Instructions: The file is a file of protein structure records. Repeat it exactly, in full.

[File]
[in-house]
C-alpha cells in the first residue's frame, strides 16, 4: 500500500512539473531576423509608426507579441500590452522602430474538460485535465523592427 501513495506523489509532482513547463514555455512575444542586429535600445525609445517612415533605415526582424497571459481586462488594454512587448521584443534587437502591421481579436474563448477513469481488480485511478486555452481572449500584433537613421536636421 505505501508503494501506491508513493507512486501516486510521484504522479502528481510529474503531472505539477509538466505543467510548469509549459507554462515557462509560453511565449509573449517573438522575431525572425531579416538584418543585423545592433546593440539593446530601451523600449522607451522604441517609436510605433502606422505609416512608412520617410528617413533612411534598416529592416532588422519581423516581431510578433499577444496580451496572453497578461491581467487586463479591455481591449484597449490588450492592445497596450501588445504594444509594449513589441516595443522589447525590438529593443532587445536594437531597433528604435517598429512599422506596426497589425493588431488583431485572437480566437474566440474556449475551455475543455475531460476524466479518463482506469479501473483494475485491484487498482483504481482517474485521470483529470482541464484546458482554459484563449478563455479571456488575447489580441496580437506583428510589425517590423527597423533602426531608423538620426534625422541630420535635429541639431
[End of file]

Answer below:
[in-house]
C-alpha cells in the first residue's frame, strides 16, 4: 500500500512539473531576423509608426507579441500590452522602430474538460485535465523592427 501513495506523489509532482513547463514555455512575444542586429535600445525609445517612415533605415526582424497571459481586462488594454512587448521584443534587437502591421481579436474563448477513469481488480485511478486555452481572449500584433537613421536636421 505505501508503494501506491508513493507512486501516486510521484504522479502528481510529474503531472505539477509538466505543467510548469509549459507554462515557462509560453511565449509573449517573438522575431525572425531579416538584418543585423545592433546593440539593446530601451523600449522607451522604441517609436510605433502606422505609416512608412520617410528617413533612411534598416529592416532588422519581423516581431510578433499577444496580451496572453497578461491581467487586463479591455481591449484597449490588450492592445497596450501588445504594444509594449513589441516595443522589447525590438529593443532587445536594437531597433528604435517598429512599422506596426497589425493588431488583431485572437480566437474566440474556449475551455475543455475531460476524466479518463482506469479501473483494475485491484487498482483504481482517474485521470483529470482541464484546458482554459484563449478563455479571456488575447489580441496580437506583428510589425517590423527597423533602426531608423538620426534625422541630420535635429541639431